May sees off more Brexit challenges in Parliament


"We campaigned for remain but many of our MPs, including myself, now represent seats which voted heavily leave".

MPs, ministers and officials all agreed Tuesday that a soft Brexit or even the prospect of no Brexit is greatly increased - so too the prospect of a snap early election before the end of the year.

Yet this week's marathon Brexit debate have Labour members of Parliament concerned about their Brexit-voting electorates - and pro-European lawmakers frustrated by Corbyn's euroskeptic history - airing frustrations in full view.

The lower chamber, the House of Commons, voted against amendments introduced by the House of Lords.

A Tory Remain rebel has warned Theresa May that "if she f**ks us, she's f**ked, ' after Conservative MPs were given assurances by the prime minister that a compromise Brexit amendment to the 'meaningful vote" will be upheld.

With not all rebels persuaded that May's plan can prevent an economic shock after Brexit, some say they will challenge her plans to leave the customs union again during votes on other bills, on trade and customs, which will be brought back to the house some time before July 24. This was defeated by 322 votes to 240.

Brexit is due in nine months and an exit agreement probably has to be made by November in time to be ratified by 27 European Union parliaments.

But, the pro-EU MPs' version of what they were promised appears to differ from what they government says it offered, threatening to reignite the dispute and reviving the possibility of a revolt that would badly damage May's authority.

In response to the votes, Lib Dem leader Sir Vince Cable accused Labour of conspiring with the Conservatives to "wave through a hard Brexit".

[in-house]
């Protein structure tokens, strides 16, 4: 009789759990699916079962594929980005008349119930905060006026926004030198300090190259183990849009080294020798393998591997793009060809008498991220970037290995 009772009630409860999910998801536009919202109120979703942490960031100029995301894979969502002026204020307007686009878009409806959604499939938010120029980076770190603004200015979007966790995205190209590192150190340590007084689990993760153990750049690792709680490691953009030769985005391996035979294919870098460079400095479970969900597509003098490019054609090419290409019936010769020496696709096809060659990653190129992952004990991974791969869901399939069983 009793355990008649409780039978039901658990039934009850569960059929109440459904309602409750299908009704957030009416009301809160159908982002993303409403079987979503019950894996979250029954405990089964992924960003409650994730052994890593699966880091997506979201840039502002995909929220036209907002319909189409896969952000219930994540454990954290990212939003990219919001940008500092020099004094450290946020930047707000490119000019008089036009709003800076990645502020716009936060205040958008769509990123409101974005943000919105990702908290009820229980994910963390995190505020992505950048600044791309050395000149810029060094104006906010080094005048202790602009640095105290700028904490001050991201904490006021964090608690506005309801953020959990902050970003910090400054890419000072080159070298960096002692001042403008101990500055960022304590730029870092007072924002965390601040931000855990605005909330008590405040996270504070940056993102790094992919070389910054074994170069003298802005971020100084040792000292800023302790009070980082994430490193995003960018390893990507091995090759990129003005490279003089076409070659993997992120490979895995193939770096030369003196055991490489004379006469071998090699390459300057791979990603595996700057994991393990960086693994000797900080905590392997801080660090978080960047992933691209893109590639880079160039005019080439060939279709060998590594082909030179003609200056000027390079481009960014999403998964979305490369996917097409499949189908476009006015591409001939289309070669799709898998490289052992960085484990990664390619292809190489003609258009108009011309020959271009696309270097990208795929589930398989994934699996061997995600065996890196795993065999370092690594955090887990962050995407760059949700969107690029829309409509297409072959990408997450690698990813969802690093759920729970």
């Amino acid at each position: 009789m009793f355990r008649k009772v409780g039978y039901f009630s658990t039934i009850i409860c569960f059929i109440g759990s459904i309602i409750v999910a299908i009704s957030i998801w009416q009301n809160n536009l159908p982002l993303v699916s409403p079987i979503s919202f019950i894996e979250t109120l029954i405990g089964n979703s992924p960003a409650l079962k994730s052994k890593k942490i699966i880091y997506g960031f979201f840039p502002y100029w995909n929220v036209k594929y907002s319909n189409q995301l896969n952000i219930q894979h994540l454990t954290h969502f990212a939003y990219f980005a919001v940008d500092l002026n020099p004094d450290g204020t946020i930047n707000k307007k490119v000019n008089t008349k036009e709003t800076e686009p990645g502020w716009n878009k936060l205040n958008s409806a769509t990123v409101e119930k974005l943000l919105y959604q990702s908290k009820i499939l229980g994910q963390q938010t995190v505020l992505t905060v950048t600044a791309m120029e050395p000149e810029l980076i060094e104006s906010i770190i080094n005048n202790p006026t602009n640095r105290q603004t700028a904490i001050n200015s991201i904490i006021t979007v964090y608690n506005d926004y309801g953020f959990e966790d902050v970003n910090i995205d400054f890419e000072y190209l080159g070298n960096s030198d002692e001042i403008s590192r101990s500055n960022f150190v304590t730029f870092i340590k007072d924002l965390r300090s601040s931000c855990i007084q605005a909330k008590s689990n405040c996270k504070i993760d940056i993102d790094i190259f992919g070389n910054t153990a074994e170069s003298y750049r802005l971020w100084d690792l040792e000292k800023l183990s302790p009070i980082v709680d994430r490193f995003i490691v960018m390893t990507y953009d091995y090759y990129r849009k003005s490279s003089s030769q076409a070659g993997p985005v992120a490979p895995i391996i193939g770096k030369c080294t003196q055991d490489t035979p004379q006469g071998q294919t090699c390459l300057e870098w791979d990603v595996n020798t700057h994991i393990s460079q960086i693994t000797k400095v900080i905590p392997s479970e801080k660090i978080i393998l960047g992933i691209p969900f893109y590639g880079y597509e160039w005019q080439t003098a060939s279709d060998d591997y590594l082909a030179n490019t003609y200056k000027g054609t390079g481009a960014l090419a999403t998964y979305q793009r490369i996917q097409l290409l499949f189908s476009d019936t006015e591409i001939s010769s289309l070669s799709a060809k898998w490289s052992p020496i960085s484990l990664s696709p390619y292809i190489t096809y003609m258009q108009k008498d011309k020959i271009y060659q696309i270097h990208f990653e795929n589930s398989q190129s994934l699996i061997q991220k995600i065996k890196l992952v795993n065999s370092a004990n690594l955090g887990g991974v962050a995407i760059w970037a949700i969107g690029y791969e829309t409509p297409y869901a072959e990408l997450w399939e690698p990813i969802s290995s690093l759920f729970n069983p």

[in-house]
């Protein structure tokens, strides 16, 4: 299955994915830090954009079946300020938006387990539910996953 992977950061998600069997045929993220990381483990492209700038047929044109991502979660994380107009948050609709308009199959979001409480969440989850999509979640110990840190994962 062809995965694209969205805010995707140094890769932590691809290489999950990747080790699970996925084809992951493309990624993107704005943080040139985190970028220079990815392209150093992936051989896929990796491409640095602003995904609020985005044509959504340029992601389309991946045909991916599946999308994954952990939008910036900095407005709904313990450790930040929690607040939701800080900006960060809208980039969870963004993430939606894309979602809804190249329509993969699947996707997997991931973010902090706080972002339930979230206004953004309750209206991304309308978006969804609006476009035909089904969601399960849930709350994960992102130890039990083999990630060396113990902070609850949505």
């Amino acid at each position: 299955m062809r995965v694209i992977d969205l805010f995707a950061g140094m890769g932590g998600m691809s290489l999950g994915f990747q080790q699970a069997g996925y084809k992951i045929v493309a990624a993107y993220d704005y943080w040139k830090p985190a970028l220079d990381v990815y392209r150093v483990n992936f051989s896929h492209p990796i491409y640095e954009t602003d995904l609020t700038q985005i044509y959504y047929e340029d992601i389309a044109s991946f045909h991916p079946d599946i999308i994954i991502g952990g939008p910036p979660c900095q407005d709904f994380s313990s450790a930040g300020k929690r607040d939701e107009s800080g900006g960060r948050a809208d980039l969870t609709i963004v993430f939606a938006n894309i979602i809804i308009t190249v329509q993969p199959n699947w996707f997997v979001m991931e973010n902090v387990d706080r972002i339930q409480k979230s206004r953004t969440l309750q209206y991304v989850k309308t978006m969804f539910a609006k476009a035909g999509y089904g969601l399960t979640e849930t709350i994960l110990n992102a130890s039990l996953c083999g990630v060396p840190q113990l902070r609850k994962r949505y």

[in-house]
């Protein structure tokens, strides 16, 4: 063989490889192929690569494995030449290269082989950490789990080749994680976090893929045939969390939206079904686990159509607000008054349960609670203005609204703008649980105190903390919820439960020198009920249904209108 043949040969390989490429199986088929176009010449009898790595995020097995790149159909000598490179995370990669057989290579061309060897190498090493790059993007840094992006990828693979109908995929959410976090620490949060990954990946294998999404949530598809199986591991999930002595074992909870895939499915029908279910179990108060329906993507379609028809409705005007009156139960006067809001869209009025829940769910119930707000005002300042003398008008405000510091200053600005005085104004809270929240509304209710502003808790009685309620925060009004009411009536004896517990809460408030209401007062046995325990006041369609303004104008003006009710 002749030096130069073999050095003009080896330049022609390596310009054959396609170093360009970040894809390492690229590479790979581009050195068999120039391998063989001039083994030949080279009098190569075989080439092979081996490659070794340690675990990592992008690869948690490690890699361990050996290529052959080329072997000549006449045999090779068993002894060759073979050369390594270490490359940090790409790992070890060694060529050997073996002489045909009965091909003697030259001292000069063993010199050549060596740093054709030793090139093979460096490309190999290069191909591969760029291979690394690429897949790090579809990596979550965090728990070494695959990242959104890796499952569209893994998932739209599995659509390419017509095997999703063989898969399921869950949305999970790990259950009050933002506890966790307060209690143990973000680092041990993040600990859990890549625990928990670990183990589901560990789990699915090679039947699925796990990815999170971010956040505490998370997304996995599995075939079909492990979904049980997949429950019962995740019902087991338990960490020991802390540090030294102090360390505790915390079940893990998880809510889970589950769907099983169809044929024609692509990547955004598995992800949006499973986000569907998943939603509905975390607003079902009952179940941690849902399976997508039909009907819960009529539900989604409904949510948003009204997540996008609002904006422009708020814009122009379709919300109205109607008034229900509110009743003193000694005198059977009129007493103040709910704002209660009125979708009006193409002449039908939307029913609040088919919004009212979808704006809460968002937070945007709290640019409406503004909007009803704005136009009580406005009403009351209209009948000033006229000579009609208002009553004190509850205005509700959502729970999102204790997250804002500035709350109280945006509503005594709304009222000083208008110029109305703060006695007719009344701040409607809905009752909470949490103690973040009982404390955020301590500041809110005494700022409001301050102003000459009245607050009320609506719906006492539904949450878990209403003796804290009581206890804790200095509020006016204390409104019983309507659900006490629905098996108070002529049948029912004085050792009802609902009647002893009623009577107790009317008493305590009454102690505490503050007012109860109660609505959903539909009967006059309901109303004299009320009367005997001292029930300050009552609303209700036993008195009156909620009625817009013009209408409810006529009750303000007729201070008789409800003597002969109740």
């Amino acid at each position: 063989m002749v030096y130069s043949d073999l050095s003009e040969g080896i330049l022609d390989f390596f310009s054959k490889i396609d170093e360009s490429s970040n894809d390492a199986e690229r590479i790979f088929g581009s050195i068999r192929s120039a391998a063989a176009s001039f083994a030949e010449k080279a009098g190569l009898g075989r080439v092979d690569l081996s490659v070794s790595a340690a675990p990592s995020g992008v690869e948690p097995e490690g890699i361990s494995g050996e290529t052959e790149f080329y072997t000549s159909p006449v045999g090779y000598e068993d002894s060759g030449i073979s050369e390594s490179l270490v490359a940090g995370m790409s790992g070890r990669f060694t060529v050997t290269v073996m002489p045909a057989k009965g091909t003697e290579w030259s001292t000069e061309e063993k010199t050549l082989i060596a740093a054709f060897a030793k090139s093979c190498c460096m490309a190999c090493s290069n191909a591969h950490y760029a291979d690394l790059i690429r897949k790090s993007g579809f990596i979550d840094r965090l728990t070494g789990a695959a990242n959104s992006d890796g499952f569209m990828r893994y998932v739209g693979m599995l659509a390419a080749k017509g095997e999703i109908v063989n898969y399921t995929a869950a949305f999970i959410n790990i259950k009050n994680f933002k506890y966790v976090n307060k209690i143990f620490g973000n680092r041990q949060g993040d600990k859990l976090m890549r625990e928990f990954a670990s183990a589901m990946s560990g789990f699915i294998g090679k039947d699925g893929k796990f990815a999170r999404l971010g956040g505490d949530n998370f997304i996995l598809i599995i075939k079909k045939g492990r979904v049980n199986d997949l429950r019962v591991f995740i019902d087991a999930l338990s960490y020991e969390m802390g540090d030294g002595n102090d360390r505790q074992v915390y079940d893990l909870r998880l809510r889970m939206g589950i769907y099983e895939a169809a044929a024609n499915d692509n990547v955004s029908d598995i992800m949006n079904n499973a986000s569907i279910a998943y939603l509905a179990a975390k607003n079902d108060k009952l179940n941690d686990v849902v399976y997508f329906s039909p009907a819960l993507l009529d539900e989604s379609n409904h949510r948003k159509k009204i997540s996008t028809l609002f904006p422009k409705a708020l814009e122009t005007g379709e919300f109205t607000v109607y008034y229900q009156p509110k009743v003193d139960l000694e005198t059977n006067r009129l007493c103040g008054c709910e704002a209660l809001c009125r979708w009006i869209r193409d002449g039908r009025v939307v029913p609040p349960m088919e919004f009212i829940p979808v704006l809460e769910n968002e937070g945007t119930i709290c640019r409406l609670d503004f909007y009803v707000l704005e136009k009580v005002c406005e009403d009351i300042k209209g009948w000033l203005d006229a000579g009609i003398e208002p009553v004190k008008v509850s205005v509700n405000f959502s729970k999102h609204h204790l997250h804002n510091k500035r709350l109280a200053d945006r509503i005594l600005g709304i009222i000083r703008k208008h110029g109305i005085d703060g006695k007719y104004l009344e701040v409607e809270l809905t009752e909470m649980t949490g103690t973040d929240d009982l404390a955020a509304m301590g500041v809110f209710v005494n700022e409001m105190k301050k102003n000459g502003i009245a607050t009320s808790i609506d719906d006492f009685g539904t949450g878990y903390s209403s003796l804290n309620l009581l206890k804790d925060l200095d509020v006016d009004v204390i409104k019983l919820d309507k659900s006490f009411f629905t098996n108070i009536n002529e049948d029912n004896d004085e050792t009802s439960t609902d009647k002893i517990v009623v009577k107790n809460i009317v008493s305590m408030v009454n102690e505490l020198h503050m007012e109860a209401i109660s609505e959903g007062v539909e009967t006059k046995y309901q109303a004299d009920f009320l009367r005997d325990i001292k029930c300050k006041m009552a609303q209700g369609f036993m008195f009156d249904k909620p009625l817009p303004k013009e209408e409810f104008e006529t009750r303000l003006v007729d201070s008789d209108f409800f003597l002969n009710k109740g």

Parliament voted 325 to 298 in favor of rejecting a House of Lords amendment to require ministers to report on their efforts in negotiations to secure a customs union.

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Supporters of this policy argue it would protect British jobs and go some way to preserving the invisible Irish border, while detractors point out it would prevent Britain from signing its own trade deals after it has left the EU.

The rebels are seeking both closer ties with the European Union on issues like trade and customs, and to ensure that the government does not follow through on its threat to leave the bloc without a deal if it does not like the terms on offer from Brussels. The UK is committed to no customs posts between Northern Ireland and Ireland and has come up with two suggestions (Max Fac and a customs arrangement) to allow this. This is where Conservative rebels like Nicky Morgan, Anna Soubry and Ken Clark are expected to make their biggest move on customs.

But this Bracknell Brexit-backing constituent really was not happy.

Labour shadow minister Laura Smith and four other opposition MPs have resigned from party roles, over a whip forbidding them from voting in favour of the Lords amendment to keep the United Kingdom in the European Economic Area (EEA).

Corbyn instructed his MPs to abstain on the amendment, meaning they should neither vote for or against it.

At the Hay Festival 10 days ago, the former Labour foreign secretary David Miliband said Mr Corbyn "should not be the midwife for a hard Brexit".

Laura Smith resigned from her junior shadow cabinet role in the run-up to the vote.

Ged Killen, Ellie Reeves, Tonia Antoniazzi, Rosie Duffield and Anna McMorrin all handed in their resignations as parliamentary private secretaries (PPPs), alongside Smith.

There was little doubt the government would win on the customs union and single market, which some pro-EU lawmakers say is the only way for Britain to retain economically advantageous close ties with the bloc, with the opposition Labour Party also divided over future relations.

The 15 Labour EEA opponents included Frank Field, Caroline Flint and Dennis Skinner.